“monogamous relationships aren’t for everyone. People live their lives without ever getting married or having a baby.”
Other people are ready to commit to long-term involvement, just not with one person.
If you want to deepen your commitment or feel like there is an element of fear that is holding you back, consider these approaches.
Therapy is a great place to start examining possible reasons why commitment might pose a challenge for you.
These reasons could be grounded in past relationships, childhood experiences, or your personal attachment style.
If any of the above signs are present, it is possible to talk to a therapist. They can help you address commitment fears in a way that is compassionate.
If your fear of commitment causes anxiety or other emotional distress, therapy can help there, too.
“One-on-one therapy is one way to support someone if their partner’s behavior is affecting their mental health.”
If you truly love your partner and want to make the relationship work, but something is holding you back and preventing you from taking steps toward commitment, couples therapy can help.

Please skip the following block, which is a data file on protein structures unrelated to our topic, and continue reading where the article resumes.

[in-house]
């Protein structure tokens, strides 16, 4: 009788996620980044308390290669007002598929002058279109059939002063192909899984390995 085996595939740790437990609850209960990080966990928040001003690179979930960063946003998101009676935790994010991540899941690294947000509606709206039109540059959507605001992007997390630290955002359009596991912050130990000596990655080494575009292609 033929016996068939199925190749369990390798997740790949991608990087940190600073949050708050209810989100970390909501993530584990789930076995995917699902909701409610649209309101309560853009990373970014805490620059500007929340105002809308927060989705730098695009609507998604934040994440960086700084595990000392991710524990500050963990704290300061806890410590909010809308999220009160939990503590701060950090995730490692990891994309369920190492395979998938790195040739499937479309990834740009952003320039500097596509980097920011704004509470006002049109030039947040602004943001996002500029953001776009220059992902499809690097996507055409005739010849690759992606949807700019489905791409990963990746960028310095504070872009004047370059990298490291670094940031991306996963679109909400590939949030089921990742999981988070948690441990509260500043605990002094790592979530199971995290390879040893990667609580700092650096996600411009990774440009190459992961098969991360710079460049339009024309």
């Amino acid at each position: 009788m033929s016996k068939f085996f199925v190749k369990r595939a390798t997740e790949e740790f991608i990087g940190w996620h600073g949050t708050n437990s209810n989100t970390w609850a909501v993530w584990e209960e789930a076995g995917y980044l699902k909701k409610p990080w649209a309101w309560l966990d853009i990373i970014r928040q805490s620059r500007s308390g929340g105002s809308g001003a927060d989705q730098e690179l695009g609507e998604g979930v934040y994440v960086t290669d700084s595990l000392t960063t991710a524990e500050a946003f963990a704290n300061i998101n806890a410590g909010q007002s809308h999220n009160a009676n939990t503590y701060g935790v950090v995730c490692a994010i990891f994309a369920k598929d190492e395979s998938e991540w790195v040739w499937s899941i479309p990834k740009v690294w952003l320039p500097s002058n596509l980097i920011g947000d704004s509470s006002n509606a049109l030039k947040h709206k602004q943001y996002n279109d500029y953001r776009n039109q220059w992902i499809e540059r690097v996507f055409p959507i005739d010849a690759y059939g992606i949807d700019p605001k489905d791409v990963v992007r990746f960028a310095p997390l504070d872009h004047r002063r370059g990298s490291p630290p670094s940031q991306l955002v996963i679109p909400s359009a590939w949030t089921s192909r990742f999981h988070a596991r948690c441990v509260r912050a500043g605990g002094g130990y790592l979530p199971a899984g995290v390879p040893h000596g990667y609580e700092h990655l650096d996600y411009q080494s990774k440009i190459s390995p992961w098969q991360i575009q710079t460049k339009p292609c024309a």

Intimacy and commitment aren’t the same, but they often relate to each other. People who have trouble with one might also have a hard time with the other.
A skilled couples therapist can help you and your partner navigate these challenges and begin working on a stronger partnership.
“When you and your partner share the same goals for the relationship, couples therapy works well. Couples therapy can help you explore what you want, even if you don’t know what you want.”
Talk about it
It can be helpful to put a name to your fear. If you have issues with commitment, try talking to your partner.
Let them know how you feel about them and the relationship and try to tell them exactly what it is you’re afraid of, if possible.